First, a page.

AoC number


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Secondary domain



High-altitude solar-powered UAVs called “atmospheric satellites” are being proposed. The aircraft are designed to fly up to 65,000ft (19,800m) altitude and remain there for up to weeks at a time, sustained by a ultra-long, high-aspect-ratio wings and a single large battery-powered propeller, itself powered by thousands of high-efficiency solar cells placed on virtually every possible surface.

DARPA’s Vulture program calls for developing technologies and ultimately a vehicle that can deliver and maintain an airborne payload on station for an uninterrupted period of more than five years using a fixed-wing aircraft. Boeing is teaming with United Kingdom-based QinetiQ Ltd. for the program.

The Vulture vehicle’s goal is to be capable of carrying a 1,000-pound, 5-kilowatt payload and have a 99 percent probability of maintaining its on-station position.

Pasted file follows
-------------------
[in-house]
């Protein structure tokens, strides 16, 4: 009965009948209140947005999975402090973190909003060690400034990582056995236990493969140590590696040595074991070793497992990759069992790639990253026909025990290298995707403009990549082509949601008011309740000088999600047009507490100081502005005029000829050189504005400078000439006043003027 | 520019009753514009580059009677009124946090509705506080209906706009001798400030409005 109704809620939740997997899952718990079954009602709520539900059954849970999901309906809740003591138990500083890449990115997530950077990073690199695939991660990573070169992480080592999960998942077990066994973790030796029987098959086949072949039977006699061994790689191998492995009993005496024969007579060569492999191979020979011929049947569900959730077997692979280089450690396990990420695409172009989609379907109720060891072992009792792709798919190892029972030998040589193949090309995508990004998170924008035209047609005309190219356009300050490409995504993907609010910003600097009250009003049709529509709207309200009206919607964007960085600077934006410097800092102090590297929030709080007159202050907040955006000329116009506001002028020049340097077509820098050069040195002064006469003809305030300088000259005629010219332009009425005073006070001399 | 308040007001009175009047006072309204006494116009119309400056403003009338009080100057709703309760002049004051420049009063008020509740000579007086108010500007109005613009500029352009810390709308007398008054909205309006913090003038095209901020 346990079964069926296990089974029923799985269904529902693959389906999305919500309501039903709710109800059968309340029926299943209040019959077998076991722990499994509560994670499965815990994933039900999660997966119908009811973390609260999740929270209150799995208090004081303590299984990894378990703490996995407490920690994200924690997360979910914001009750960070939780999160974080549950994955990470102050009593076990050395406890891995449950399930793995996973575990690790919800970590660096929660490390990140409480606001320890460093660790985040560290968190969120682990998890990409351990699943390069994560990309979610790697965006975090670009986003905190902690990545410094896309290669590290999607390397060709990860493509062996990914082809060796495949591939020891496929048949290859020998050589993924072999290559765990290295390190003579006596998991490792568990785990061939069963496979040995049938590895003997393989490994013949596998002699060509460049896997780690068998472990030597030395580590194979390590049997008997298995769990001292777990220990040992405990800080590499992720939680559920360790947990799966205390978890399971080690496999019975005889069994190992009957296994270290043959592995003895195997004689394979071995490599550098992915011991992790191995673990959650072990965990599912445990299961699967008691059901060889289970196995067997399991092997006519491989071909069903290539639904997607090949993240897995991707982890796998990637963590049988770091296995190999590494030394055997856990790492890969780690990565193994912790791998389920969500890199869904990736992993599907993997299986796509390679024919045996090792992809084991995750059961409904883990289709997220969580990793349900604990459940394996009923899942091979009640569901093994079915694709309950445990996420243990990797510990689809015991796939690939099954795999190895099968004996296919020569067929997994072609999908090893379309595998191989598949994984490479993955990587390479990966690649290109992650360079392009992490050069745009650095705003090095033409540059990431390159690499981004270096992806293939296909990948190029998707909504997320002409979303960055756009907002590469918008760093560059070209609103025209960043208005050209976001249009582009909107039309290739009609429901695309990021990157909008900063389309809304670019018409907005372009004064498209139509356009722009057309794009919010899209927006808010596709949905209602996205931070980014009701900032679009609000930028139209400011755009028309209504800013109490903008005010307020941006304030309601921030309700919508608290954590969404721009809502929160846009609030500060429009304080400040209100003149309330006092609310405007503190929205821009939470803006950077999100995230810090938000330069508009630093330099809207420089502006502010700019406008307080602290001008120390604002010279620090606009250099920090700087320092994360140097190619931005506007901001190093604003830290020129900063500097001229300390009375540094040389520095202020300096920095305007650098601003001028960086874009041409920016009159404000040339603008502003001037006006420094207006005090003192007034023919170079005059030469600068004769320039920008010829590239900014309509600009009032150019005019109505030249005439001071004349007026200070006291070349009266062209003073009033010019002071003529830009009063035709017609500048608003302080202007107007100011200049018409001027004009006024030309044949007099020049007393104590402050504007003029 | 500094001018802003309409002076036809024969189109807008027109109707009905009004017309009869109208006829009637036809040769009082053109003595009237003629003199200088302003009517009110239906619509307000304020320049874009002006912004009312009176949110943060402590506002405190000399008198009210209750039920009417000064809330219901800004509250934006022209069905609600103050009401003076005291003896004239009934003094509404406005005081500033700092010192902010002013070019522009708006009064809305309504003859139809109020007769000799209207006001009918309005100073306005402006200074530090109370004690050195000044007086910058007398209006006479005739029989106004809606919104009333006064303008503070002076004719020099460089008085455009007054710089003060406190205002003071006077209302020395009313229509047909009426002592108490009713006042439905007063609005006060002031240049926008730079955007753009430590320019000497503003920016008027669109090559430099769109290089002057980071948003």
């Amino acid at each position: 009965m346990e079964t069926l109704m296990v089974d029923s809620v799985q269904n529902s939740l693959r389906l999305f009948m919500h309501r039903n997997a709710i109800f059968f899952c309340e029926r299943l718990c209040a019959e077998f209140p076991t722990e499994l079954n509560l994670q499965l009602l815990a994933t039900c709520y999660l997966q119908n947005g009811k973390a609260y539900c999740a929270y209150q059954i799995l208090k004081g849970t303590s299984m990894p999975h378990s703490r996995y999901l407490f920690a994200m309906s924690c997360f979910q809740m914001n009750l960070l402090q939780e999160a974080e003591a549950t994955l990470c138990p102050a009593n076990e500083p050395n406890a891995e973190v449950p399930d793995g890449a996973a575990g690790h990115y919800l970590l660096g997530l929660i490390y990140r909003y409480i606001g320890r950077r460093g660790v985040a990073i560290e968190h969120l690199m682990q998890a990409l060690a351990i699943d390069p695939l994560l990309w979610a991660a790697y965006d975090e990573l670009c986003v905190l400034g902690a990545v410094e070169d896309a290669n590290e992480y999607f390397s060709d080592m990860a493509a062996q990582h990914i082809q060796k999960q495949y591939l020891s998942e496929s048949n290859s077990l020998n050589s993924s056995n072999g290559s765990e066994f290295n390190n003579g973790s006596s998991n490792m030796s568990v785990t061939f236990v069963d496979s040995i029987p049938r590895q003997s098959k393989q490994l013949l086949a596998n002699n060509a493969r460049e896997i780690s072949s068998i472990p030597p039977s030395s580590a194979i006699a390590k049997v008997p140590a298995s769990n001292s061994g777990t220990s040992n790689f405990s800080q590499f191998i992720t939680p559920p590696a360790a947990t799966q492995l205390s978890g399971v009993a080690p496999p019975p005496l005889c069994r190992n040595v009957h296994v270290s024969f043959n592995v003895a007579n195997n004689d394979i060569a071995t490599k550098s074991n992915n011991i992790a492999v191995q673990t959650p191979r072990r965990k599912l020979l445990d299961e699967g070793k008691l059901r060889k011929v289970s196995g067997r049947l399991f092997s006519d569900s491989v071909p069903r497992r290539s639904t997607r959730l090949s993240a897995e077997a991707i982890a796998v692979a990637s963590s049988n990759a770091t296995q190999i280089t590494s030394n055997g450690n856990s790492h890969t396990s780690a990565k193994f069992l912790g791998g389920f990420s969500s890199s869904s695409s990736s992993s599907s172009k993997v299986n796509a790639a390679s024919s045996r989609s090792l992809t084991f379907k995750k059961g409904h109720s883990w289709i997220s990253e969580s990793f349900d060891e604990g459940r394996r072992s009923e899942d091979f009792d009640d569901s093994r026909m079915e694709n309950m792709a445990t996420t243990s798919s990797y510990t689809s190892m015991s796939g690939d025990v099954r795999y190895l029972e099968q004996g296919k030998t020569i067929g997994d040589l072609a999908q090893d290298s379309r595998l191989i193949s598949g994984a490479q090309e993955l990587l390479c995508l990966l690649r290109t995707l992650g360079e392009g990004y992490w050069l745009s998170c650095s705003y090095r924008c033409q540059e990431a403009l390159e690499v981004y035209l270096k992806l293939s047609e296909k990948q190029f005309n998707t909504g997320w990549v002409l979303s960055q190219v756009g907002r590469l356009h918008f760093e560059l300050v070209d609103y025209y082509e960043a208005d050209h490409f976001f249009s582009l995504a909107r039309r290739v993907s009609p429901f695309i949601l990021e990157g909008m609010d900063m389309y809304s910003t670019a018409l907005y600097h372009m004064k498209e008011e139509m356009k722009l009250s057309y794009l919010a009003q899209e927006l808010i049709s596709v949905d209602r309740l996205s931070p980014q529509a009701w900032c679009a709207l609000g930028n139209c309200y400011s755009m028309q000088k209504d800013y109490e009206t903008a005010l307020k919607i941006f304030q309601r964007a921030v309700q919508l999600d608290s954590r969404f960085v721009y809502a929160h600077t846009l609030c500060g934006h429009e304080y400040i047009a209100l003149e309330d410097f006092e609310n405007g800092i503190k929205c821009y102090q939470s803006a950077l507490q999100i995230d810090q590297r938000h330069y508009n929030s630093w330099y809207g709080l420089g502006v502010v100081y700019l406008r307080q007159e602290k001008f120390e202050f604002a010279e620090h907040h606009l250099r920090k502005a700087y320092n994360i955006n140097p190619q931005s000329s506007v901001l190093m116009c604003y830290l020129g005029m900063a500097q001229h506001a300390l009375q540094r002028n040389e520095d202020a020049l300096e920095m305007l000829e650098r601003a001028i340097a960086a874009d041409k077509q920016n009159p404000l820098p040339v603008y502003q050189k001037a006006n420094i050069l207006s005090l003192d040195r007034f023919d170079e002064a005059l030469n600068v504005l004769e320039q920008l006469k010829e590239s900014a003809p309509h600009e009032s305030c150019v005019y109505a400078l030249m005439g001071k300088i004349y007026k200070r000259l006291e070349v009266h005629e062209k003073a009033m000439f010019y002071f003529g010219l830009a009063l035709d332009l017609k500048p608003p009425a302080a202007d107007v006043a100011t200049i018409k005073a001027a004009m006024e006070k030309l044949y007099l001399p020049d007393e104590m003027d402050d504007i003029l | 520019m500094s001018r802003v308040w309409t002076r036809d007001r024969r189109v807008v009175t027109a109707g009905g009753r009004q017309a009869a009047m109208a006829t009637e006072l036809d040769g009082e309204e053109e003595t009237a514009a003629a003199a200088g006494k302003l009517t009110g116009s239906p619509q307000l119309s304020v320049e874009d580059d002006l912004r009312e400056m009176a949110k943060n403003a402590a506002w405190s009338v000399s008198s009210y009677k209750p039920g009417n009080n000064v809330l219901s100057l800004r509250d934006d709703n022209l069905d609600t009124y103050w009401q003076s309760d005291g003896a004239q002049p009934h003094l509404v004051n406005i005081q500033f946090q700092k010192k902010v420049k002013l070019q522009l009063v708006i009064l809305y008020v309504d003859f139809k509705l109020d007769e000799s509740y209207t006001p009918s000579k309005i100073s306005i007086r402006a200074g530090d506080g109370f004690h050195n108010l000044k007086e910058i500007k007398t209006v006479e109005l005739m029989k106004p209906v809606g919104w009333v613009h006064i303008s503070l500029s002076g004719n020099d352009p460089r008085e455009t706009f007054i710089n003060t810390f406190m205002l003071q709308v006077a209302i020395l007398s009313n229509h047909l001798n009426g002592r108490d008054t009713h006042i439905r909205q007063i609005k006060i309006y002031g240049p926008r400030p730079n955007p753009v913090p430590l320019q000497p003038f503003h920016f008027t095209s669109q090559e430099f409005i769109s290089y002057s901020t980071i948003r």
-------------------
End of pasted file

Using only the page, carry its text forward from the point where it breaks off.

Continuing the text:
Potential hazard

Hazard mapping is nearly identical to AoC 100 Increasing operations of military and civilian unmanned aerial systems in shared military, civilian, and special use airspace, and is related to AoC 187 Shift in responsibility for separation assurance from ATC to flight crew, AoC 93 Increasing reliance on satellite-based systems for Communications, Navigations, and Surveillance (CNS) Air Traffic Management functions, and AoC 148 Increasing frequency of hostile acts against the aviation system

Corroborating sources and comments

AUVSI: Titan Aerospace unveils ‘atmospheric satellites’;

April 2008, Boeing Awarded DARPA Contract to Develop Ultra-Long-Endurance Aircraft Technologies;

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